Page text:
Scientists claim to have caught a monstrous Burmese python at the northern end of Everglades National Park, the largest snake ever recorded in Florida.
According to the University of Florida, the female giant weighing at 164½ pounds and measuring 17 feet, 7 inches long is nearly a foot longer than the previous state record of 16 feet, 8 inches.
Kenneth Krysko manager for the Florida Museum’s herpetology college stated, “This thing is monstrous, it's about a foot wide. It means these snakes are surviving a long time in the wild, there's nothing stopping them and the native wildlife are in trouble.”
“By learning what this animal has been eating and its reproductive status, it will hopefully give us insight into how to potentially manage other wild Burmese pythons.”-- Kenneth Krysko
Python yields 87 eggs
The python was first captured on March 6 and then returned to wilderness after being tagged with two radio transmitters to track its movements.
“We suspected that she might be a breeding female, so we wanted to get her activity pattern,” said Kristen Hart, a research ecologist with the survey.
The snake was recaptured April 19 and euthanized shortly using isoflurane gas. The predator is now being studied at the Florida Museum of Natural History.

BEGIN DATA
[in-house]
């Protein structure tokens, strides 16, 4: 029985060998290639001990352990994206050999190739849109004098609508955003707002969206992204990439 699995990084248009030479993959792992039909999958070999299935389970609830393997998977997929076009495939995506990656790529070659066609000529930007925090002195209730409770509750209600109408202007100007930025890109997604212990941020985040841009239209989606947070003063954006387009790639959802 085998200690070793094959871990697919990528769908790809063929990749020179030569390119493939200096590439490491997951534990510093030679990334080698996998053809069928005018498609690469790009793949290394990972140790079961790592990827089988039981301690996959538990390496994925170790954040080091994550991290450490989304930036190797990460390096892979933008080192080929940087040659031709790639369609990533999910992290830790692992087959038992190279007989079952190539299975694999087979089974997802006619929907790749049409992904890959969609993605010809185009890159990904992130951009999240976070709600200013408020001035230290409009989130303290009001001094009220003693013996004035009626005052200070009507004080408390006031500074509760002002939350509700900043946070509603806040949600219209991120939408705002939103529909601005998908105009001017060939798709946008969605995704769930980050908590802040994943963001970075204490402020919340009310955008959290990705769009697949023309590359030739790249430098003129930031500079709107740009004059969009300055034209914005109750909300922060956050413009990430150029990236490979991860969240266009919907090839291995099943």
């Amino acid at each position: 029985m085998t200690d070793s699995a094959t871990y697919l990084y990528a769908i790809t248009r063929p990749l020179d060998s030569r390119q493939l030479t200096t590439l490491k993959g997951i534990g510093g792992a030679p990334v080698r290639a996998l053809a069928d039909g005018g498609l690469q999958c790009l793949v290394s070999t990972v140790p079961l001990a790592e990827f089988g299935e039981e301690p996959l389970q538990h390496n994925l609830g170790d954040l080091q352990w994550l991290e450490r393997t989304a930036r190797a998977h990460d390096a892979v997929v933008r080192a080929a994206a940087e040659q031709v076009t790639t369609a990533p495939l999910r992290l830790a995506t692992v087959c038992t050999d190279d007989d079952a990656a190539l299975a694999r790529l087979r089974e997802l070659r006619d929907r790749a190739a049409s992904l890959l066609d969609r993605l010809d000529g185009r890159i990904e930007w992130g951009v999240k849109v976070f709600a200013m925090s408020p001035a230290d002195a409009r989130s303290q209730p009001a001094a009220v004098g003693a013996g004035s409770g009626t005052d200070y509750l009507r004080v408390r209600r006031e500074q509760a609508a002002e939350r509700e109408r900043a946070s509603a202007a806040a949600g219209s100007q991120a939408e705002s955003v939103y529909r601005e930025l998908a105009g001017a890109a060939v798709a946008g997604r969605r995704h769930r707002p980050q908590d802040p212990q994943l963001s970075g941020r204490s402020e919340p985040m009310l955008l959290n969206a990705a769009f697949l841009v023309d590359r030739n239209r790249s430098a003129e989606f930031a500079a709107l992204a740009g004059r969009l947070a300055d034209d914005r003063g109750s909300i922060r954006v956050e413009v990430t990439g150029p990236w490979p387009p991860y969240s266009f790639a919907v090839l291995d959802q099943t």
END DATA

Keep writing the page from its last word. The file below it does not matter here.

An examination revealed an alarming 87 eggs and feathers in its stomach. The feathers will now be identified by the museum’s ornithologists.
Krysko said, “By learning what this animal has been eating and its reproductive status, it will hopefully give us insight into how to potentially manage other wild Burmese pythons.”
Burmese pythons prowling the Everglades
A native to Southeast Asia, the Burmese pythons, one of the largest snake species on earth are now known to be breeding in the Everglades and spreading throughout south Florida.
Researchers believe that their population runs into tens of thousands in the Everglades. The snakes found in the park are due to intentional release by pet owners.
“The people who have pets and can’t manage them may think that they’re doing a good thing for their pets by putting them out into the wild, but it’s disastrous for the environment,” Linda Friar, a spokeswoman for the park, said Monday.
This is having a devastating impact on the ecosystem. Burmese pythons have been found to prey on variety of mammals and birds in the park even deer and the occasional alligator!
The continued explosion of Burmese pythons can threaten many of the endangered plants and animals in the Everglades.
Over the last decade, The National Park Service is working on potential control methods for managing the existing population of Burmese pythons.